U.S. DEPARTMENT OF THE INTERIORBUREAU OF LAND MANAGEMENT
California

News.bytes News.bytes Extra, issue 233

Susan River Kayaking

thumbnail photo of ers at Pinball RocksOnly 40 miles long and no wider than 75 feet, Northeast California’s Susan River pales in comparison to California’s mighty rivers such as the Sacramento and American.

Thumbnail photo of ocks at Pinball RapidRising from rugged volcanic plateaus near Lassen Volcanic National Park, the river is best known as the scenic backdrop for the Bizz Johnson National Recreation Trail as it flows across public lands managed by the Bureau of Land Management’s Eagle Lake Field Office and the Lassen National Forest.

Diehard kayakers, however, are discovering that the tiny Susan River can offer challenging runs, with some rapids rated at class four or greater.

Prime time for experienced kayakers is spring when the river runs high and cold with spring snowmelt.

“We recommend that only experienced kayakers attempt the river during spring,” says Stan Bales, a BLM outdoor recreation planner who has kayaked the Susan for years. “During summer the flow drops considerably. Kids on inner tubes become the primary ‘boaters’ then,” he said.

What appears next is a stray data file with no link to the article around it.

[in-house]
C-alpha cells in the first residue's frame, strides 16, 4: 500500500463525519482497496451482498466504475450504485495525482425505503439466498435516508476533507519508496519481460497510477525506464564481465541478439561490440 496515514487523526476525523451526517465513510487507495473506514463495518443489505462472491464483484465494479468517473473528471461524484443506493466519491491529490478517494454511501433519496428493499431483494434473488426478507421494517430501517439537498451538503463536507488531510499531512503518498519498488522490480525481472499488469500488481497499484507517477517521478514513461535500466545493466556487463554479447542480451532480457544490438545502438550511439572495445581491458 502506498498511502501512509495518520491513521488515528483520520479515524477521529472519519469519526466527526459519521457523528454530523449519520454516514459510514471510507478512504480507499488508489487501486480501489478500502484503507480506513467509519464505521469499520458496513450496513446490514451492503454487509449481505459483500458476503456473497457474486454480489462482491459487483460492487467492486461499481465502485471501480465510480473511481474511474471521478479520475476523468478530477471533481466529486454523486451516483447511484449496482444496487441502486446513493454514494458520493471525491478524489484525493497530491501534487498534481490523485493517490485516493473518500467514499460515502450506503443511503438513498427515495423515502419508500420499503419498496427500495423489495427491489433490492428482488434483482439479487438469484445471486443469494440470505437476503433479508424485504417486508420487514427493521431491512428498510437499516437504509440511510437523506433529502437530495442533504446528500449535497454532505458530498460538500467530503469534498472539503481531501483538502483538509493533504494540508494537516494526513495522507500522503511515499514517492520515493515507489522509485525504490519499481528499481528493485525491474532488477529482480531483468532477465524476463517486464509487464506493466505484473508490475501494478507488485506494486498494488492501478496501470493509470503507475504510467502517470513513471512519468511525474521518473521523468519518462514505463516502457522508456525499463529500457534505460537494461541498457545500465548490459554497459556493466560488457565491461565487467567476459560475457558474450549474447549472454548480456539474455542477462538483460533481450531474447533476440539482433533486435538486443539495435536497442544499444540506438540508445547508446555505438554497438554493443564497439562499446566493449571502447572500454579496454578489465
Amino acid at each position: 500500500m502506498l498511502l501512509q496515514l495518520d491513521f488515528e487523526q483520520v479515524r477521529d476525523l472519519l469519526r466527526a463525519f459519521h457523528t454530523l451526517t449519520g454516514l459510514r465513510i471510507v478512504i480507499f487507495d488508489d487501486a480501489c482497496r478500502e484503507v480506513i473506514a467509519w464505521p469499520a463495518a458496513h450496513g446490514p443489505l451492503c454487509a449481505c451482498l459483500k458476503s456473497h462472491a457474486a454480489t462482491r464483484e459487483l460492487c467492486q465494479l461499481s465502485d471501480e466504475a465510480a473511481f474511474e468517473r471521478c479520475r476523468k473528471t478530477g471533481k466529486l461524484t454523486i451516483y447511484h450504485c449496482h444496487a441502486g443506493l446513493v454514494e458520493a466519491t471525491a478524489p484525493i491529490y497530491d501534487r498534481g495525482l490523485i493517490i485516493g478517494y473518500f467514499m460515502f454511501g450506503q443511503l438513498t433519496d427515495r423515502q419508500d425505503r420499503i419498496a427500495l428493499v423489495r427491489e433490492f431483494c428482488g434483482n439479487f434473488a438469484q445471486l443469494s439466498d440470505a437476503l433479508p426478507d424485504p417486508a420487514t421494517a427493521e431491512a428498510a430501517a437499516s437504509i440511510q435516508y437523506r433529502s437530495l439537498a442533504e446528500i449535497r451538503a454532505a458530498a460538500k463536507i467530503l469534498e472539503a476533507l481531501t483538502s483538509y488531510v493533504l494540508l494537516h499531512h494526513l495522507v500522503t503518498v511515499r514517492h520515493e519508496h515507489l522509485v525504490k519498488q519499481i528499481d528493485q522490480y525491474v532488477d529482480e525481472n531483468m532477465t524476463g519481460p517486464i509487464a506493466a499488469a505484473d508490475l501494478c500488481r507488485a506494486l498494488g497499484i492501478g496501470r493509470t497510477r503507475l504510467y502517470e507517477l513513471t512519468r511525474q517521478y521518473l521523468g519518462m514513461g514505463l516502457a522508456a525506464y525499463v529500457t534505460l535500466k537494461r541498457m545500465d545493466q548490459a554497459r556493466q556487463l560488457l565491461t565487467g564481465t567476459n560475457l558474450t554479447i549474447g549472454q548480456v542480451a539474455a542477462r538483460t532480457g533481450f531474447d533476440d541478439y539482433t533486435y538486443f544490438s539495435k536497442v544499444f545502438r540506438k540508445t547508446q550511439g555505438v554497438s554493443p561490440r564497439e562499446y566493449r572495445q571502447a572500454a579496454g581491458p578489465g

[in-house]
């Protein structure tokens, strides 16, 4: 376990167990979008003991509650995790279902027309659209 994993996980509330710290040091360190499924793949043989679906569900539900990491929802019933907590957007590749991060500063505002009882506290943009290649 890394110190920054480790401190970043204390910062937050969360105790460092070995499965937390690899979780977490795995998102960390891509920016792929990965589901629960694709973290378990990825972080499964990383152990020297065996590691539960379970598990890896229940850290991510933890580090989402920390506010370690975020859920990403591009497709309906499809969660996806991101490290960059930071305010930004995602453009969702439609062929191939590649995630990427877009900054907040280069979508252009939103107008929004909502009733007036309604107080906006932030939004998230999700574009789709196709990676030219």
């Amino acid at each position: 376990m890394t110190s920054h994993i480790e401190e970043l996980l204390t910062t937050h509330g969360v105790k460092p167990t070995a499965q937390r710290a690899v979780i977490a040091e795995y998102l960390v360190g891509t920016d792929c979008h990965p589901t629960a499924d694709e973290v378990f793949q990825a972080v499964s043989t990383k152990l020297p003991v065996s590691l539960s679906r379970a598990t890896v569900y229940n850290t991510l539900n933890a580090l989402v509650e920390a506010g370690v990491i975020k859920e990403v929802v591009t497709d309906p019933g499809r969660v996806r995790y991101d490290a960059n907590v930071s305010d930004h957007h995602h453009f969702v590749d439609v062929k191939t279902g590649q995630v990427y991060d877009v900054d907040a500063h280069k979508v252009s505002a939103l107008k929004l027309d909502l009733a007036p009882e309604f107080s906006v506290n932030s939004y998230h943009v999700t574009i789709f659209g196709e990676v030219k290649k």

Below, kayakers discuss their path through a rapid named KC’s demise.
Kayakers look downriver from a high bank, as they discuss their path through the rapid

Below, a water’s eye view in KC’s demise, and second photo, the rapids just below the Bizz Johnson Trail. (the trail is on the right, part way up the hill)>
Front view, from water level, as a kayker approaches through the rapids

A kayaker runs the rapids rapids just below the Bizz Johnson Trail

Another challenging run occurs at Pinball Rapid, aptly named for the rocks. The location is also near BLM-managed parts of the Bizz Johnson Trail:
Two kayakers maneuver among the rocks at Pinball Rapid

Close-up of one of the kayakers at Pinball Rocks

Kayakers pass beneath massive concrete and steel bridges that once carried trains through the Susan River Canyon
Kayakers pass beneath massive concrete and steel bridges that once carried trains through the Susan River Canyon

 

Real time flow information for the Susan River and other California streams is available at www.dreamflows.com.

May, 2006


BLM California News.bytes, issue 233